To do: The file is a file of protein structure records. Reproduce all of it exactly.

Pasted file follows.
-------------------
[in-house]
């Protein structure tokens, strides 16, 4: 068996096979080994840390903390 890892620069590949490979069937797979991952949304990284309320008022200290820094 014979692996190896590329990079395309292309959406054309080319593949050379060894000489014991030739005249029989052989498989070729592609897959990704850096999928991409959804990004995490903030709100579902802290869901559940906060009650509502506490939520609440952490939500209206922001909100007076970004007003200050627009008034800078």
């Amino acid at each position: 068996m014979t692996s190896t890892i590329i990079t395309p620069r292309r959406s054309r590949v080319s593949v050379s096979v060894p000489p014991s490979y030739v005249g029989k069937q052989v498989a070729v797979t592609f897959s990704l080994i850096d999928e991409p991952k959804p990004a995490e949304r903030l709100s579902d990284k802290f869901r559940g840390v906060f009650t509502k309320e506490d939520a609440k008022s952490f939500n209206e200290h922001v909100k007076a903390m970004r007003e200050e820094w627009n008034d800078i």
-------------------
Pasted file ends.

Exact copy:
[in-house]
């Protein structure tokens, strides 16, 4: 068996096979080994840390903390 890892620069590949490979069937797979991952949304990284309320008022200290820094 014979692996190896590329990079395309292309959406054309080319593949050379060894000489014991030739005249029989052989498989070729592609897959990704850096999928991409959804990004995490903030709100579902802290869901559940906060009650509502506490939520609440952490939500209206922001909100007076970004007003200050627009008034800078």
């Amino acid at each position: 068996m014979t692996s190896t890892i590329i990079t395309p620069r292309r959406s054309r590949v080319s593949v050379s096979v060894p000489p014991s490979y030739v005249g029989k069937q052989v498989a070729v797979t592609f897959s990704l080994i850096d999928e991409p991952k959804p990004a995490e949304r903030l709100s579902d990284k802290f869901r559940g840390v906060f009650t509502k309320e506490d939520a609440k008022s952490f939500n209206e200290h922001v909100k007076a903390m970004r007003e200050e820094w627009n008034d800078i």